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opinion

Sebastien Betermier is an associate professor of finance at the Desautels Faculty of Management at McGill University.

Much like large public-sector pension plans, university funds are under pressure to divest from coal, oil and gas and shift their portfolios toward sustainable investments.

In late November, University of Manchester students threatened to go on hunger strike unless the institution committed to completely divesting from its holdings of fossil fuel companies. Hundreds of Harvard and Yale students gathered during the annual football game to make a similar request. If Time’s choice of Greta Thunberg as Person of the Year is any indication, student-led environmental activism will only gain political momentum and influence.

And Canadian universities are paying attention. As reported in this paper that same month, Montreal’s Concordia University announced a five-year commitment to withdraw all investments from the coal, oil and gas sector before 2025. Laval University and University of Quebec at Montreal have taken similar action. Earlier this month, McGill’s board of governors committed to reducing the overall carbon footprint of their investments through decarbonization of the university’s endowment portfolio, investments in sustainable ventures, active shareholder engagement and annual reporting on socially responsible investments.

The need to address the environmental impact of investments is clear, but what is less obvious is how to scale down fossil fuel investments in a way that balances the interests of all the stakeholders involved. Should fund managers be making rapid, definitive decisions to completely divest from fossil fuel stocks, or should they consider withdrawing progressively?

This November, the McGill Investment Portfolio Challenge, the world’s premier buy-side competition, took on the task of finding creative strategies to address this issue. For two months, 87 student teams from universities around the world were given the case of a hypothetical $15-billion Canadian pension fund, heavily invested in the local oil and gas industry, with a board of directors under pressure to divest from the sector, and conflicted about how to proceed.

The advantage of a complete divestment strategy is that it shows the fund’s political commitment to withdrawing from the fossil fuel industry. It also eliminates the fund’s exposure to the risk of fossil fuel stocks falling in value once greener technologies take over.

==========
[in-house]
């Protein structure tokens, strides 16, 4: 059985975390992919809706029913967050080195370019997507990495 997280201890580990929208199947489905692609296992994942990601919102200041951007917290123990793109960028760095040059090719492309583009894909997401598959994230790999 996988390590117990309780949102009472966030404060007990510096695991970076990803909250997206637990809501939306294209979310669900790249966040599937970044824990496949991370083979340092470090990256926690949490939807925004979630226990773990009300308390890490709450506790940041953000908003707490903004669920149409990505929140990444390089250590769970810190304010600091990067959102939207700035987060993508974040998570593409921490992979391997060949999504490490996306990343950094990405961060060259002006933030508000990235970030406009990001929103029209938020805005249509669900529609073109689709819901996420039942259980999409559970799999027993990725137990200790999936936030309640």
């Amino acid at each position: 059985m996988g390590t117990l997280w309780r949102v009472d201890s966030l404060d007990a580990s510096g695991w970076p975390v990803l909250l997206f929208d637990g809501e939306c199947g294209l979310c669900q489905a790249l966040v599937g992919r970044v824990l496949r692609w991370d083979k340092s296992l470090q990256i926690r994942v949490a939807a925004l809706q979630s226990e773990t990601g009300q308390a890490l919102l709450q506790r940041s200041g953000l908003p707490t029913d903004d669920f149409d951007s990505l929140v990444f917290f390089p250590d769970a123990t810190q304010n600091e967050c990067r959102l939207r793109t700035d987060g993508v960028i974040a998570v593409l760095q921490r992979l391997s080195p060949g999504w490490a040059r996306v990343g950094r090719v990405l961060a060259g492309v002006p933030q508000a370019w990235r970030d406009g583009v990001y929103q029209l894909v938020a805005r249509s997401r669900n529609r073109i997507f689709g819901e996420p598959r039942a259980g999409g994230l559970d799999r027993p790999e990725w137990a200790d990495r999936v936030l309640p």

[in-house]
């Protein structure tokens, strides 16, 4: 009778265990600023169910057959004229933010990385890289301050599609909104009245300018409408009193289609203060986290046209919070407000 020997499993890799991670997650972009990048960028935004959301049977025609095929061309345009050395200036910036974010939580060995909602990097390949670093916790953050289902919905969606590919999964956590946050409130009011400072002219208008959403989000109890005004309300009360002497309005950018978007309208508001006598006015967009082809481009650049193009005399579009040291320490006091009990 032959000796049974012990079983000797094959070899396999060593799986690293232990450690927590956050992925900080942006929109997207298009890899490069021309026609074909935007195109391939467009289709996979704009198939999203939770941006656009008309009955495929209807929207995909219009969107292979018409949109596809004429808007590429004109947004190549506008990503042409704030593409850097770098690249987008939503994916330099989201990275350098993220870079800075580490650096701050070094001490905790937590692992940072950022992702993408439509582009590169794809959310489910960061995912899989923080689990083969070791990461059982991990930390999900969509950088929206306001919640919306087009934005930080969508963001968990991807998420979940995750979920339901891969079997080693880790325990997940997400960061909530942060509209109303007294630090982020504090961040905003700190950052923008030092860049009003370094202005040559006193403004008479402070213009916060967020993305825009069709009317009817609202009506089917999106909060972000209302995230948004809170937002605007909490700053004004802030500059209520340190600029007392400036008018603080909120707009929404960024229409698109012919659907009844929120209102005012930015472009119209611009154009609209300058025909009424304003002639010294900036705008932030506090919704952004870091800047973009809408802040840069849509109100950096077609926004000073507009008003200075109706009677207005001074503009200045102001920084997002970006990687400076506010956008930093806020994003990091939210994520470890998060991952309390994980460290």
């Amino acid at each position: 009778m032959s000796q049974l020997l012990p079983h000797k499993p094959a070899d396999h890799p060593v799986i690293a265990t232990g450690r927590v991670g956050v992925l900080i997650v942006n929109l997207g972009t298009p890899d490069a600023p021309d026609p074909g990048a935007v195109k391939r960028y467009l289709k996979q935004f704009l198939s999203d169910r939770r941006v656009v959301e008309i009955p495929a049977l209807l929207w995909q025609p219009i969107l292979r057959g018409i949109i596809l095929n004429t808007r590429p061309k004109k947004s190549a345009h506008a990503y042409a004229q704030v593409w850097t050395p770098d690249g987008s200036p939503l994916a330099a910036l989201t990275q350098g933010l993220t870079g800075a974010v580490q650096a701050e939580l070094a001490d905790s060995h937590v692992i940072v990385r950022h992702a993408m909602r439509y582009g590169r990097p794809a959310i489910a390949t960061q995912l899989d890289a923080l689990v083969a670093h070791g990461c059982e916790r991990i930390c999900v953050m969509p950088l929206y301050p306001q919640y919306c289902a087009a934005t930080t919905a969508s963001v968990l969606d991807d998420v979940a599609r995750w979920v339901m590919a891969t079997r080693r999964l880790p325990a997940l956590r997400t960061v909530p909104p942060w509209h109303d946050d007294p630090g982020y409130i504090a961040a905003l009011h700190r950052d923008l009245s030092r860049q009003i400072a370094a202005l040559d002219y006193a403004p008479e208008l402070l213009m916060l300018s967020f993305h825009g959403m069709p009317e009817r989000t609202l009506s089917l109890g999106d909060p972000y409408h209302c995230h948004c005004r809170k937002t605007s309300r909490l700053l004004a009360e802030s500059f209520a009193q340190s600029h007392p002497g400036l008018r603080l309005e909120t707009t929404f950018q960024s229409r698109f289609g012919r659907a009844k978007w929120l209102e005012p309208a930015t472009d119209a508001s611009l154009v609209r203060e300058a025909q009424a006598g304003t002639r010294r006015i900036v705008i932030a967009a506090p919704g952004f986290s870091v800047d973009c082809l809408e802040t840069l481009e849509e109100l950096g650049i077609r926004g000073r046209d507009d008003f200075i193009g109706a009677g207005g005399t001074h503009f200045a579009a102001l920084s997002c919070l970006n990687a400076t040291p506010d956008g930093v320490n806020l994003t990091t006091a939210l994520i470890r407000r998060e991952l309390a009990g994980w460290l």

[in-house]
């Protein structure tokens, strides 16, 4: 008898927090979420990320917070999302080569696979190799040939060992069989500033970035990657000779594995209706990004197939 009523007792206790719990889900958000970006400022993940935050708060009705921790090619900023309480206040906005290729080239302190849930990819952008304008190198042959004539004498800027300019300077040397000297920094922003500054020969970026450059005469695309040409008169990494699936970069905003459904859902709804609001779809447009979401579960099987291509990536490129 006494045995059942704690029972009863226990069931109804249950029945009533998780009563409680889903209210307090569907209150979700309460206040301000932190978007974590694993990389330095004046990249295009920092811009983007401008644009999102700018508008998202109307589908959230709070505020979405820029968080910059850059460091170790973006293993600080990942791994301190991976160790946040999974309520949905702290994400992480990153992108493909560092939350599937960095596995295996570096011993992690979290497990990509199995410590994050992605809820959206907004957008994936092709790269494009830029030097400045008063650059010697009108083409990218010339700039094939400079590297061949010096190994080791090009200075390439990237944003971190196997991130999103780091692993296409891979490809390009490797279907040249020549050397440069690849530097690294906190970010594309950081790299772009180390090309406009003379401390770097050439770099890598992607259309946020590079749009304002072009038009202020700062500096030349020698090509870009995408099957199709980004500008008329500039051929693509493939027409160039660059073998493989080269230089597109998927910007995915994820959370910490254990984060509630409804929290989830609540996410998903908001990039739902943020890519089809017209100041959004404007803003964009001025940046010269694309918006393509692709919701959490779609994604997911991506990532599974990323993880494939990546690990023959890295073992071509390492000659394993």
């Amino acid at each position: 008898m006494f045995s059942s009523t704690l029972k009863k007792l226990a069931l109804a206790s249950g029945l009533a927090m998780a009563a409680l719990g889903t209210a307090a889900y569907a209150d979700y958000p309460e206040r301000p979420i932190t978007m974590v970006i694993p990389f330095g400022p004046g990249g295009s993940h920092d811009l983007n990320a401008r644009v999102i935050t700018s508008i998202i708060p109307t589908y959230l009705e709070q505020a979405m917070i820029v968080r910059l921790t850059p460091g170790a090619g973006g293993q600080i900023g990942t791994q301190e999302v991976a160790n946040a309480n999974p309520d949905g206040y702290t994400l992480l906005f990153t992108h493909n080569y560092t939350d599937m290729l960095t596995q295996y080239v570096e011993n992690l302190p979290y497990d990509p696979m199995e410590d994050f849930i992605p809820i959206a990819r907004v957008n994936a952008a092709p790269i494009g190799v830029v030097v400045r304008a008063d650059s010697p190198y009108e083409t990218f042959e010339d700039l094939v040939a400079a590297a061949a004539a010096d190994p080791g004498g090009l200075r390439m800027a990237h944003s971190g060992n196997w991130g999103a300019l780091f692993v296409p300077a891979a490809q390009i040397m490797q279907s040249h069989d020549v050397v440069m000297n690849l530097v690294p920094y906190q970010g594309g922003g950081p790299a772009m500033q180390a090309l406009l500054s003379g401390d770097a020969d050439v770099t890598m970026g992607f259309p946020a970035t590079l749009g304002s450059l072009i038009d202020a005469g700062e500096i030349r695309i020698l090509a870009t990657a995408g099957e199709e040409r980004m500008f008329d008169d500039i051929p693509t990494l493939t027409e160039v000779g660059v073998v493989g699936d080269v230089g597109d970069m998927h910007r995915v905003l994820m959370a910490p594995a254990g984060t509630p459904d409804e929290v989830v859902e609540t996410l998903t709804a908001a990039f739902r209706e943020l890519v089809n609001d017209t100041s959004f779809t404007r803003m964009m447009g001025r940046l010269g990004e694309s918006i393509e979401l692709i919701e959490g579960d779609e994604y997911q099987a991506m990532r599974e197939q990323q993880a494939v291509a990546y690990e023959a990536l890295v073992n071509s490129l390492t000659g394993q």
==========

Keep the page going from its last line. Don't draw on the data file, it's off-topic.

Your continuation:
A disadvantage student teams found was that such a strategy does not consider the underlying problem that there is no green fuel replacement presently in sight. Moreover, it only focuses on oil and gas producers rather than big energy consumers. For example, investing in a cruise operator that consumes large quantities of oil but divesting from the industry that produces that oil is contradictory.

Another downside of complete divestment is that, if a fund exits the sector completely, it gives up ownership stake and thus loses the political power to influence businesses in this sector. Martha Hall Findlay, president of the Canada West Foundation and soon-to-be chief sustainability officer at Suncor, said that she finds the recent institutional decisions to divest fully from the sector “completely misguided” and “that being at the table can accomplish more than simply vacating the space.”

The winning proposals of the challenge all came to the conclusion that an optimal strategy should focus on a clearly communicated, carefully planned and phased transition toward responsible investments. It should include active shareholder engagement. It should also ensure that no single stakeholder group is disproportionately affected by the transition. Finally, it should focus on investing in a diversified set of green ventures in which affected communities have a need or a comparative advantage. This will mitigate risk and grow entrepreneurship in this sector.

What is clear from these questions and ideas is that an environmentally sound investment strategy should strive to be comprehensive, carefully planned and cognizant of the needs of all the stakeholders involved. The investment community has great power over the future of our world. It will make a hugely positive impact if it prioritizes investments that align long-term profitability with environmental sustainability.

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